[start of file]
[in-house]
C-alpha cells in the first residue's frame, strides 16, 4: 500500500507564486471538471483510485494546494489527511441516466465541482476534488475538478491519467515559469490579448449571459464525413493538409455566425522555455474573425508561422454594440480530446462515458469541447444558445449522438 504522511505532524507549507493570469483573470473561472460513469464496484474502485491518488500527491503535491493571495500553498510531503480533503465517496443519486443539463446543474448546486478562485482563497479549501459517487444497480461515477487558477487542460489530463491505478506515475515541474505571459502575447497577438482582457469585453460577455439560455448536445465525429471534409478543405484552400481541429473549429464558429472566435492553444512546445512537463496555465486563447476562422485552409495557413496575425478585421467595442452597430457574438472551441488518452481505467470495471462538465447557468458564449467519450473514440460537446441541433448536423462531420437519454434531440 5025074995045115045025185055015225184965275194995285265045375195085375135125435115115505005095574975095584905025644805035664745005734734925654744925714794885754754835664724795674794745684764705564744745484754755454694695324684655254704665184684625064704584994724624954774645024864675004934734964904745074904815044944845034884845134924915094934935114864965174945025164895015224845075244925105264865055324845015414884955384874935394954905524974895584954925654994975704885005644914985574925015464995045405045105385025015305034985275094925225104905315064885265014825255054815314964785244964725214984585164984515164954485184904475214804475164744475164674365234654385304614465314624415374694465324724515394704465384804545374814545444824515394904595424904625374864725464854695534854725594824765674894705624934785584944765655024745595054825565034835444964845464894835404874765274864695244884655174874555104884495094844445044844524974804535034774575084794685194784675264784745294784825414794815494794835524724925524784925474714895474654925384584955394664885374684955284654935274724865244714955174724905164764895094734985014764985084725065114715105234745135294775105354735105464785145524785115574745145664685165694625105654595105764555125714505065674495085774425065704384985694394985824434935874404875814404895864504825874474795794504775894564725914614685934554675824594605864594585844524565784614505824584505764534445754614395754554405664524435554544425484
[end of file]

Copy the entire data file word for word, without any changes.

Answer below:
[in-house]
C-alpha cells in the first residue's frame, strides 16, 4: 500500500507564486471538471483510485494546494489527511441516466465541482476534488475538478491519467515559469490579448449571459464525413493538409455566425522555455474573425508561422454594440480530446462515458469541447444558445449522438 504522511505532524507549507493570469483573470473561472460513469464496484474502485491518488500527491503535491493571495500553498510531503480533503465517496443519486443539463446543474448546486478562485482563497479549501459517487444497480461515477487558477487542460489530463491505478506515475515541474505571459502575447497577438482582457469585453460577455439560455448536445465525429471534409478543405484552400481541429473549429464558429472566435492553444512546445512537463496555465486563447476562422485552409495557413496575425478585421467595442452597430457574438472551441488518452481505467470495471462538465447557468458564449467519450473514440460537446441541433448536423462531420437519454434531440 5025074995045115045025185055015225184965275194995285265045375195085375135125435115115505005095574975095584905025644805035664745005734734925654744925714794885754754835664724795674794745684764705564744745484754755454694695324684655254704665184684625064704584994724624954774645024864675004934734964904745074904815044944845034884845134924915094934935114864965174945025164895015224845075244925105264865055324845015414884955384874935394954905524974895584954925654994975704885005644914985574925015464995045405045105385025015305034985275094925225104905315064885265014825255054815314964785244964725214984585164984515164954485184904475214804475164744475164674365234654385304614465314624415374694465324724515394704465384804545374814545444824515394904595424904625374864725464854695534854725594824765674894705624934785584944765655024745595054825565034835444964845464894835404874765274864695244884655174874555104884495094844445044844524974804535034774575084794685194784675264784745294784825414794815494794835524724925524784925474714895474654925384584955394664885374684955284654935274724865244714955174724905164764895094734985014764985084725065114715105234745135294775105354735105464785145524785115574745145664685165694625105654595105764555125714505065674495085774425065704384985694394985824434935874404875814404895864504825874474795794504775894564725914614685934554675824594605864594585844524565784614505824584505764534445754614395754554405664524435554544425484